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Am I my brother's keeper? A survey of 10 healthcare professions in the Netherlands about experiences with impaired and incompetent colleagues
  1. Jan Willem Weenink1,
  2. Gert P Westert1,
  3. Lisette Schoonhoven1,2,
  4. Hub Wollersheim1,
  5. Rudolf B Kool1
  1. 1Scientific Institute for Quality of Healthcare (IQ healthcare), Radboud University Medical Center, Nijmegen, The Netherlands
  2. 2Faculty of Health Sciences, University of Southampton, Southampton, UK
  1. Correspondence to Scientific Institute for Quality of Healthcare (IQ healthcare), Radboud University Medical Center, Jan-Willem Weenink, P.O. Box 9101, Nijmegen 6500 HB, The Netherlands; janwillemweenink{at}


Background Dealing with poor individual performance of healthcare professionals is essential in patient safety management. The objective of the current study was to explore potential differences regarding experiences with impaired and incompetent colleagues between a broad range of healthcare professions.

Methods A survey of 10 legally regulated professions in the Netherlands on knowledge on dealing with impaired/incompetent colleagues, experiences with such colleagues, action taken upon an impaired and incompetent colleague and reasons for not taking action.

Results We approached 4348 professionals, of whom 1238 responded (28.5%). One-third of the respondents (31.3%) had an experience with an impaired or incompetent colleague in the preceding 12 months, and 84% of these reported cases concerned incompetence. Even under the extreme assumption that all non-respondents had no such experiences, our results indicate that at least 9% of the total sample had dealt with an impaired or incompetent colleague in the previous 12 months. Two-thirds of the professionals (68.6%) who had an experience reported having acted upon it. Respondents significantly less often reported to have acted (49.6% vs 79.1%, p=0.000) when the colleague was working at a different organisation. The primary reason for not taking action was that impairment/incompetence could not be proven.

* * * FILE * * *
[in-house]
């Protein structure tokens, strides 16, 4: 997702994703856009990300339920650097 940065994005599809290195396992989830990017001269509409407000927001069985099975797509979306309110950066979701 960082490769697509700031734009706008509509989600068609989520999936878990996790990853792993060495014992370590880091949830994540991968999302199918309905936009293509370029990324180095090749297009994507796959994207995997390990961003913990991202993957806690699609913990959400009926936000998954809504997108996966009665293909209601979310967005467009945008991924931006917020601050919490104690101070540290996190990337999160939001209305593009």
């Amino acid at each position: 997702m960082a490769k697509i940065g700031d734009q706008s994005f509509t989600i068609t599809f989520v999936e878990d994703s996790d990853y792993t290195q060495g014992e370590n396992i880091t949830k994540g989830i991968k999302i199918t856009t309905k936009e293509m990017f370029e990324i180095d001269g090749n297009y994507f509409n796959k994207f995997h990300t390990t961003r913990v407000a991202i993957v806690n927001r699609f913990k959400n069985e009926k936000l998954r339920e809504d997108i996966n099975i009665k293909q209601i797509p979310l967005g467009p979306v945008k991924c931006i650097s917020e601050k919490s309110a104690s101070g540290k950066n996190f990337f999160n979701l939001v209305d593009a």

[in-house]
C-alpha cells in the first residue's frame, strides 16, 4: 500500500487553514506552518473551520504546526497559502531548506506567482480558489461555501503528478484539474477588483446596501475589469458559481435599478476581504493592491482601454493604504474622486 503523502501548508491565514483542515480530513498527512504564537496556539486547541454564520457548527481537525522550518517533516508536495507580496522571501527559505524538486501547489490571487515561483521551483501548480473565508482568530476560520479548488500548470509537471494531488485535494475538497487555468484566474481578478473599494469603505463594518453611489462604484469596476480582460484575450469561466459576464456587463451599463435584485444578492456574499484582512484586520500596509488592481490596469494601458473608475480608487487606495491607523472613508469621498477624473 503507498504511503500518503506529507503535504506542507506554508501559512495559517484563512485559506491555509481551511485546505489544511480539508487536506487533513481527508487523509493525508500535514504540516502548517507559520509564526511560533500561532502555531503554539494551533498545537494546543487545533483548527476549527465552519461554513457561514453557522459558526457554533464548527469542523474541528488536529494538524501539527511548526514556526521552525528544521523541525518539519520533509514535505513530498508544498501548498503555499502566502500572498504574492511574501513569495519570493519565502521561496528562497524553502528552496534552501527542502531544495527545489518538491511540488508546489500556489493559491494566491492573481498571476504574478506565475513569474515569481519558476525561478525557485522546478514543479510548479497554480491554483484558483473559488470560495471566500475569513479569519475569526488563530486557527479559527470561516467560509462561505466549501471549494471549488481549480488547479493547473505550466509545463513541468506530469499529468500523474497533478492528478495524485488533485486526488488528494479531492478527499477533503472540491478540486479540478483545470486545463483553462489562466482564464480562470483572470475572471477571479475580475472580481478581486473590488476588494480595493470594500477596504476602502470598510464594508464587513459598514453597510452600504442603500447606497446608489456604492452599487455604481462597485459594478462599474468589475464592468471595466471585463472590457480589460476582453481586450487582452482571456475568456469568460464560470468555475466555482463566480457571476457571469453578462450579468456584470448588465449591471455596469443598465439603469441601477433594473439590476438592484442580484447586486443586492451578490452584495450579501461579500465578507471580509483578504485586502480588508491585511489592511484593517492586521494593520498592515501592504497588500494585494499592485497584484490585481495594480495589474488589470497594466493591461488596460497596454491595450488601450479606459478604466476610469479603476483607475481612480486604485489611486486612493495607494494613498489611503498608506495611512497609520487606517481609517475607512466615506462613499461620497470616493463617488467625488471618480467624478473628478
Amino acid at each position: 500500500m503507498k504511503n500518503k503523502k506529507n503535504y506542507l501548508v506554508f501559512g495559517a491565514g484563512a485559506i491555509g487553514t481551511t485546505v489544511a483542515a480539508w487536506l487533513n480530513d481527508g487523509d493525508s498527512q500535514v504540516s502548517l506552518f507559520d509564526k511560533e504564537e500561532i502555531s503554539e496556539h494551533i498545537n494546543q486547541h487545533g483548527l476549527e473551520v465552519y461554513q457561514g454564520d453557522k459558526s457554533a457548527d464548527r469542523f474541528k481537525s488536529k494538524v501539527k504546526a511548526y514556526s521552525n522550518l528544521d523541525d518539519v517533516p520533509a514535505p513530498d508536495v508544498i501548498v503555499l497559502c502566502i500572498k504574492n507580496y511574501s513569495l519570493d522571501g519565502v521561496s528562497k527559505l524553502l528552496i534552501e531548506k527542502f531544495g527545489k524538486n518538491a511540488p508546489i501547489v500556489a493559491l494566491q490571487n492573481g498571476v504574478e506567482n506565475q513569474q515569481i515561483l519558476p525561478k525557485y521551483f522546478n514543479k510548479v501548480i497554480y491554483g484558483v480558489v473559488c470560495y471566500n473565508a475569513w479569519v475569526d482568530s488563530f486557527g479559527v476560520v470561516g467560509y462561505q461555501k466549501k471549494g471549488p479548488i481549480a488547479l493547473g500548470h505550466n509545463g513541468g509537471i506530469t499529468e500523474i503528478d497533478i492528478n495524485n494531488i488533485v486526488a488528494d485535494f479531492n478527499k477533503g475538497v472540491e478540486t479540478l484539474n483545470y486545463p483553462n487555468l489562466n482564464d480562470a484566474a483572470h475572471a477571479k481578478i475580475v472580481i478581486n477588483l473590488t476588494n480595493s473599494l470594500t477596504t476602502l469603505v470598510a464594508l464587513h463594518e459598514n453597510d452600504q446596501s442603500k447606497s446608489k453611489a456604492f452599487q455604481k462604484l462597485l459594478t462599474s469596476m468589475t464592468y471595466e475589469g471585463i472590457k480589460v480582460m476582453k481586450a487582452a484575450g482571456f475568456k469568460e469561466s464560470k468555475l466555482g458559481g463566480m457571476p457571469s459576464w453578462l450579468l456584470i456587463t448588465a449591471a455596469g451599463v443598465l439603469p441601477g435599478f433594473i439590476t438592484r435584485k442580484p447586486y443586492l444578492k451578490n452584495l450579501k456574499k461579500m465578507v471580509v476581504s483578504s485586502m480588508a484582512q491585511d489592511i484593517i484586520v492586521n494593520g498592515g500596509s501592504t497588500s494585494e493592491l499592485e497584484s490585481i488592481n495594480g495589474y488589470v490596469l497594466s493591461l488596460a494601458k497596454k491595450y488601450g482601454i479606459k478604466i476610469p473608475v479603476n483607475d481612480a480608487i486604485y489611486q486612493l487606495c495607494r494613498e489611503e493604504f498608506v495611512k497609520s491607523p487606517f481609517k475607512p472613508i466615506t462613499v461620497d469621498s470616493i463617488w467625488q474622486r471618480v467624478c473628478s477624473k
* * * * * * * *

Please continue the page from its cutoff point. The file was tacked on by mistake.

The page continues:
Conclusions Even using an extreme correction for our low response rate, at least 9% of healthcare professionals reported dealing with impaired or incompetent colleagues in the past year. Creating and clarifying reporting opportunities when confronted with an incompetent or impaired colleague should be a priority for professional organisations, policymakers and regulatory bodies.

  • Safety culture
  • Human error
  • Health services research
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